Other analysts, however, have argued that such a two-party division tends to obscure important features of American religious life. As Wuthnow notes, "To state that American religion is divided neatly into two communities is to ride roughshod over the countless landmarks, signposts, hills, and gullies that actually constitute the religious landscape" (1989, 23). In so doing, the bipolar division of American religious life fails to give attention "to the nuances and complexities of American religion" (Jacobsen and Trollinger 1998, 7). Therefore, to place the chapters of this volume within the context of this broader debate, it is necessary to provide a brief historical overview of shifting cleavages within American religious life.
THE HISTORICAL CONTEXT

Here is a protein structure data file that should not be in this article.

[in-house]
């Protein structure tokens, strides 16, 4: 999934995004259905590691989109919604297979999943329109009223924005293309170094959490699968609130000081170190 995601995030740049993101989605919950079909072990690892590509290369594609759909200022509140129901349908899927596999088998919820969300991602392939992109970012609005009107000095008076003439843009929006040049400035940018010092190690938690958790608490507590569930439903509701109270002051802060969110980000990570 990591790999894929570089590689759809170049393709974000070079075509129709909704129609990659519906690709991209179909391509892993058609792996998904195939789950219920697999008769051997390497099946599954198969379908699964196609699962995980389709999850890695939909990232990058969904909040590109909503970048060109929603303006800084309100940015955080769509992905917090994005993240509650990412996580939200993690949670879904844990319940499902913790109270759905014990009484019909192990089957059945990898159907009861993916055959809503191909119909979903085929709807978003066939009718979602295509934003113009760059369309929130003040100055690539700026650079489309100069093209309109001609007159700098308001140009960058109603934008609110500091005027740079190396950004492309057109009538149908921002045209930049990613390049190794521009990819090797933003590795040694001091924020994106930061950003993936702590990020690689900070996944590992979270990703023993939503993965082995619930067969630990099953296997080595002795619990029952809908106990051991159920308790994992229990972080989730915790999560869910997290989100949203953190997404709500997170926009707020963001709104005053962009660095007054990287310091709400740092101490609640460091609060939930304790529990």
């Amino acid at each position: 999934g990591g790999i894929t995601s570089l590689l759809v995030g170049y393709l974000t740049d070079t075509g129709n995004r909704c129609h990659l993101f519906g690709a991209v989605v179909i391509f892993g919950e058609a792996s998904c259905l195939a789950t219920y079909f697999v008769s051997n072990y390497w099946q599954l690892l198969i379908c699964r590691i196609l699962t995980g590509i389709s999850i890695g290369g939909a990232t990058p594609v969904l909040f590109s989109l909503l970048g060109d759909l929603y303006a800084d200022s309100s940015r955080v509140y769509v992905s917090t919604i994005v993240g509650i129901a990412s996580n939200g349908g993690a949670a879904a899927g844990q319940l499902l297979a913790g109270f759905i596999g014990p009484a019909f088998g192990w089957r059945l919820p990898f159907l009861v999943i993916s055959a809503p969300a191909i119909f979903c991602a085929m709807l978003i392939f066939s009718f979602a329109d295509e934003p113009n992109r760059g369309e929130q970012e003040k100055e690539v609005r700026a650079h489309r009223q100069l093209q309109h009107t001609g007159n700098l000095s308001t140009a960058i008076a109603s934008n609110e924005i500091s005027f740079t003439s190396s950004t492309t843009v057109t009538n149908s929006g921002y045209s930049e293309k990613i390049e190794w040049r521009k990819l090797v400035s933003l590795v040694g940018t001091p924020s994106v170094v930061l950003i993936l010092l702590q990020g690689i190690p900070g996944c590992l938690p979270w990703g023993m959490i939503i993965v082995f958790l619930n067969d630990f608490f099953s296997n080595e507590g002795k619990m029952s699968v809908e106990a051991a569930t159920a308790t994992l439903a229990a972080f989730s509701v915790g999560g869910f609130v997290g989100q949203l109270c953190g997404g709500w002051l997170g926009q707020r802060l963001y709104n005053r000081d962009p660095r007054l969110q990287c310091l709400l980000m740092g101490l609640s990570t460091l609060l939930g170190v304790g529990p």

As the twentieth century began to dawn, important tensions and divisions were emerging in American Protestantism that affected the nature and level of clergy involvement in American social and political life. The emerging bifurcation of American Protestantism was related, in part, to changing intellectual perspectives. By the end of the nineteenth century, two major intellectual challenges confronted American Protestantism: the teachings of Charles Darwin and the contentions of German higher criticism of the Bible. Darwin's thesis about the origin of species, which flooded America following the Civil War, seemingly stood in opposition to scriptural teachings about the origin of man and challenged the integrity of the Bible. German higher criticism of the Bible argued that the biblical texts must be interpreted in terms of the social and historical contexts in which they were written. From the perspective of German higher criticism, the gospel was much more complex than the "simple gospel" of the Bible as read by the laity; this perspective challenged not only literalism in biblical interpretation but also the inerrancy of biblical texts in historical and scientific matters.